I’ve made a habit of prowling around my own shelves each week, trying to build a small stack of books I can part with. I then head up the street to trade the books in. Lately, I’ve done a decent job of leaving with far fewer books than I brought in to trade—hell, last Friday I came back with no books.
I always have a little mental checklist of books I’m hoping to come across. It mutates and swells, and I get lucky a lot of times. Sometimes I grab stuff at near-random. And other week’s are stale. Increasingly, I search for first editions and interesting mass market paperbacks, a reversal of a previous version of myself who found hardbacks clunky and mass market paperbacks cheap. Mass market editions tend to have wilder art, more interesting designs, and generally take more risks than contemporary, respectable trade paperbacks, as do older hardbacks. I ended up with three first editions. I was not especially looking for any of the books I acquired.
I was looking for certain books of course. Here are some interesting book covers I saw while looking for what I did not find.
I was looking for Walker Percy’s second novel Love Among the Ruins. I’d found a copy at this same book store last year—a first edition in beautiful condition with a really cool cover. I almost bought it (I think it was seven bucks) and now regret not having done so. I’m sure I’ll regret skipping on both of these Percy books, both of which have cover designs by Janet Halverson.
I wasn’t looking for anything in particular when I saw this hardback copy of Nevil Shute’s On the Beach, but the font on the spine attracted me. Love the cover painting, which is by Richard Powers (I assume this is a different Richard Powers than the American novelist).
I wasn’t looking for anything in particular when I picked up this Bantam collection of Mark Twain stories, which has a very cool uncredited Giuseppe Arcimboldoesque cover. Not sure why I picked it out. But I love the cover.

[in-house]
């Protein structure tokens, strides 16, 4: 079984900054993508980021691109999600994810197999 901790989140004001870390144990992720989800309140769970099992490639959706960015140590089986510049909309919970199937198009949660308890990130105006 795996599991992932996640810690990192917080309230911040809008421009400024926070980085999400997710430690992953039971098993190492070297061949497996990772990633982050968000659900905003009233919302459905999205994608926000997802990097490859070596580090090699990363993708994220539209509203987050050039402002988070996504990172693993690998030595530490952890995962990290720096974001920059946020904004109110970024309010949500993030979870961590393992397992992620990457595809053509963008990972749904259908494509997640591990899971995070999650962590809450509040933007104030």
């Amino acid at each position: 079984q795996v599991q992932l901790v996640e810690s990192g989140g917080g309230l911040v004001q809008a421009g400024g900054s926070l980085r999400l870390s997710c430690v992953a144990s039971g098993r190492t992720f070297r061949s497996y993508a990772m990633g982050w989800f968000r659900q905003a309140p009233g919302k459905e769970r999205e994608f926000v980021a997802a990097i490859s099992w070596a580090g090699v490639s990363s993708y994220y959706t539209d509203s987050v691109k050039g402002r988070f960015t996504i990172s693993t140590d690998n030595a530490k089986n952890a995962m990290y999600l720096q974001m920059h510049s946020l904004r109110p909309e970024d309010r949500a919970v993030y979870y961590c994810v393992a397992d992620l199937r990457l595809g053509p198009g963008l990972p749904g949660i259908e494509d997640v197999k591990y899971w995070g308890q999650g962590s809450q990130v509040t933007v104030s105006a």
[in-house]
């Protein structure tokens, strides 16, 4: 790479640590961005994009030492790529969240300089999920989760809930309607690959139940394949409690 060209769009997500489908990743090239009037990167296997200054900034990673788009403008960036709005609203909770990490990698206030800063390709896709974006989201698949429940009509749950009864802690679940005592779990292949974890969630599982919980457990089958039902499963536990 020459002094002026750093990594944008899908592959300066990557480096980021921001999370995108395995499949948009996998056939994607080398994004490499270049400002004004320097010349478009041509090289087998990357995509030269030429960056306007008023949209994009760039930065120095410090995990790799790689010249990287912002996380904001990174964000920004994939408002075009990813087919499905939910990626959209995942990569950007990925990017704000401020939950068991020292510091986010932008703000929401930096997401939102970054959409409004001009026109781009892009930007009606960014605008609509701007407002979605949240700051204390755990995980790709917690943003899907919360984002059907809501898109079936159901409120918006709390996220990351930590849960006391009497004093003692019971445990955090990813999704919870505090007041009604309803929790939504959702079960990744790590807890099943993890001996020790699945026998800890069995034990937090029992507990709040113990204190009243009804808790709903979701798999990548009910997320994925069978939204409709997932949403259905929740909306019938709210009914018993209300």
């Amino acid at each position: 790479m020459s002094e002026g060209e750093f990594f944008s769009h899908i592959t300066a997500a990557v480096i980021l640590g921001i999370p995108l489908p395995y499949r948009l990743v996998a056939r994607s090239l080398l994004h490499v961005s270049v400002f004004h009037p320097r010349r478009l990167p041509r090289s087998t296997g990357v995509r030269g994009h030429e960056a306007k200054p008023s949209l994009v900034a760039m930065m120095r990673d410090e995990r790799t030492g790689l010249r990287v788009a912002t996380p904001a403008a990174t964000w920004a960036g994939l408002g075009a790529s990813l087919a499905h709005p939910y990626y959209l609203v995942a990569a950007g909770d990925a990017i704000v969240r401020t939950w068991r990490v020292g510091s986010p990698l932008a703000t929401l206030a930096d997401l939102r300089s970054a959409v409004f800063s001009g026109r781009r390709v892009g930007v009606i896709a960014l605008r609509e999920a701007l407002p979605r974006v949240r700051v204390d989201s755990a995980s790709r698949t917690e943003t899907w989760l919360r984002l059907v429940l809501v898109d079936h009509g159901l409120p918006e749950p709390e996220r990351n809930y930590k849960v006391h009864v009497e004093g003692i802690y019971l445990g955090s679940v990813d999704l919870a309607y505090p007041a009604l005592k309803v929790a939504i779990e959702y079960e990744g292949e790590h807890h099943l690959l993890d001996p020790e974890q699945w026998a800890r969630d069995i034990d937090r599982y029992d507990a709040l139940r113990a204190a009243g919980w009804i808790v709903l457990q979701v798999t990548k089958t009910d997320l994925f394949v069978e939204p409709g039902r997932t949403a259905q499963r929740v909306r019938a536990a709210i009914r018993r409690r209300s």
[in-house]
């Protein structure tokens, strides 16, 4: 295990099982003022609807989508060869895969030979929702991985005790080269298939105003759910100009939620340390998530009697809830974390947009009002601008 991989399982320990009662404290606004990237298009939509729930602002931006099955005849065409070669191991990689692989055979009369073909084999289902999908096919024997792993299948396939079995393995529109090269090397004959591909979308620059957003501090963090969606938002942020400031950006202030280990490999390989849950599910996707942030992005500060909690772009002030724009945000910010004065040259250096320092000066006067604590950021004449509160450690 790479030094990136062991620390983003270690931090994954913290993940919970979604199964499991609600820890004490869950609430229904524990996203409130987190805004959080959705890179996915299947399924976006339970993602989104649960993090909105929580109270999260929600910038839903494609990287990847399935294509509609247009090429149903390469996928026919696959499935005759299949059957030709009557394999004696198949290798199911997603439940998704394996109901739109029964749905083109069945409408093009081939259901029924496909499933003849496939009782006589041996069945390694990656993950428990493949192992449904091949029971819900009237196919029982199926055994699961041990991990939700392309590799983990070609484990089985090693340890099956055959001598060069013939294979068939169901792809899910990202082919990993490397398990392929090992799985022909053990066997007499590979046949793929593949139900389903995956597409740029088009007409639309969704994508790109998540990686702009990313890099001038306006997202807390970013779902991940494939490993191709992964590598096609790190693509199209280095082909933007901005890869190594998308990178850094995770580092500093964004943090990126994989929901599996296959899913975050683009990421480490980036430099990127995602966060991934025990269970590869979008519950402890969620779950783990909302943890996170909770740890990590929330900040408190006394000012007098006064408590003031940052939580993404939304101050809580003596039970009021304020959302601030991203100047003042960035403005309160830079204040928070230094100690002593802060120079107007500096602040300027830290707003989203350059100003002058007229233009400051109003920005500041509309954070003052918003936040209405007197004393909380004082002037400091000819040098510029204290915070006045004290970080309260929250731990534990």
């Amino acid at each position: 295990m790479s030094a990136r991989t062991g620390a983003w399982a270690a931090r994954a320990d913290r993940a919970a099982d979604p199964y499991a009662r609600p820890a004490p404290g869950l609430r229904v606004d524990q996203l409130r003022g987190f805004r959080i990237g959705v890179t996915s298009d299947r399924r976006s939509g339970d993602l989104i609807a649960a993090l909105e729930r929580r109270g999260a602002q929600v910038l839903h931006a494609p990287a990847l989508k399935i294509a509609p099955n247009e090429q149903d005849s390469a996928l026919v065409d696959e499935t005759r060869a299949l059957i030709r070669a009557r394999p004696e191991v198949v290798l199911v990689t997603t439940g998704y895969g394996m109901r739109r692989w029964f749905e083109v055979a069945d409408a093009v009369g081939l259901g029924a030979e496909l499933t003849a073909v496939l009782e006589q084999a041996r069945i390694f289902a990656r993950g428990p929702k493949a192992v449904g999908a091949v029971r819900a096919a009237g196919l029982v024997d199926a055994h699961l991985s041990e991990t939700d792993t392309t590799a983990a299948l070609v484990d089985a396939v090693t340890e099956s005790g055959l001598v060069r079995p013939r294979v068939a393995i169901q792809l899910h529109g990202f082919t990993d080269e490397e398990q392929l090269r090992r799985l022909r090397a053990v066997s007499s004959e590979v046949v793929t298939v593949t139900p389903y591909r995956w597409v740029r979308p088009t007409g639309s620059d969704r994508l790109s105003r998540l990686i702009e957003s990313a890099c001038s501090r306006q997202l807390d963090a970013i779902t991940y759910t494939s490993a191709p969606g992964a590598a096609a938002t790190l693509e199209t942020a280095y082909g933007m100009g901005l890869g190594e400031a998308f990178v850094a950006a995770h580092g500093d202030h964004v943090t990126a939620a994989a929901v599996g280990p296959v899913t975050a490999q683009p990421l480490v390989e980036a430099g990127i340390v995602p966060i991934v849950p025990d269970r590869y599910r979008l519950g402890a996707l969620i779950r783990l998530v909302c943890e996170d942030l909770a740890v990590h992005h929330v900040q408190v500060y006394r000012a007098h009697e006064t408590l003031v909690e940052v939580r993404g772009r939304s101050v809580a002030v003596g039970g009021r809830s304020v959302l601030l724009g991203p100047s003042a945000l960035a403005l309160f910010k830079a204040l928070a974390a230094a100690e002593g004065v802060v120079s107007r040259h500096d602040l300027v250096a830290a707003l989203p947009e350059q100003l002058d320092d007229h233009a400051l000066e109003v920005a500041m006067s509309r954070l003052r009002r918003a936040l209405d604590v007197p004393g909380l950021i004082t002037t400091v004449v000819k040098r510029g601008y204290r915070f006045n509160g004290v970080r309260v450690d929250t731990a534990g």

I was hoping to score a cheap paperback copy of one of David Marskon’s early novels when I came across this edition of Thomas Mann’s Buddenbrooks with a cover by Ben Shahn.
I was looking for anything by Gerald Murnane when I found this beautiful edition of Robert Musil’s Young Torless.
The bookshop I frequent separates “Classic Fiction” from “General Fiction” (with some somewhat arbitrary distinctions, in my opinion)—so I checked under the “PE” section in general fiction for a stray Walker Percy (no luck). Never heard of J.Abner Peddiwell’s The Saber-Tooth Curriculum but I love the simple expressive cover.
Walking past “PE,” “PI,” “PL” etc. I stopped at section on James Purdy to check out this edition of The Nephew. I’ve never been able to get into Purdy—seems so sad—but I love this cover.
I was looking for an original edition of Charles Wright’s 1973 novel Absolutely Nothing to Get Alarmed About; I have it in an omnibus, but I’d love a stand alone if I could find one. I did see this edition of The Messenger. The cover is terrible and boring and has way too much text on it. I found a copy of The Messenger a few months ago with a far more interesting cover.
I was looking for one of the William Melvin Kelley novels I don’t have. I found a bunch of mass market copy paperback versions of his first novel, A Different Drummer. The copy on the left has a cool cover. I think I like my new reissue better though.
I always look for a copy of David Ohle’s cult novel Motorman and I never find it. I do like this vibrant cover for Chad Oliver’s The Shores of Another Sea.
While I was in the sci-fi section, I passed by the Gene Wolfe area, and spied a complete hardback set of his seminal The Book of the New Sun tetralogy. I couldn’t pass up on a first hardback edition of the first in the series, The Shadow of the Torturer:
I also picked up a pristine first edition hardback copy of William Gaddis’s 1994 novel A Frolic of His Own. It’s the only Gaddis novel I’ve yet to read and buying a second copy seems like a good motivation to finally dig in.
I also came across a first edition hardback copy of Padgett Powell’s first novel Edisto. I’ve always felt ambivalent about Powell. He was the writer in residence at the University of Florida when I was an undergrad there in the late nineties. He’d taken the post over from Harry Crews, and I always resented that for some reason, brought that resentment to the few readings I attended, never made it through anything but a few stories. But this copy of Edisto was only four bucks. And check out the blurbs on the back:
There’s my guy Barthelme. And then Percy, who brought me to the store today. I’ll give it a shot.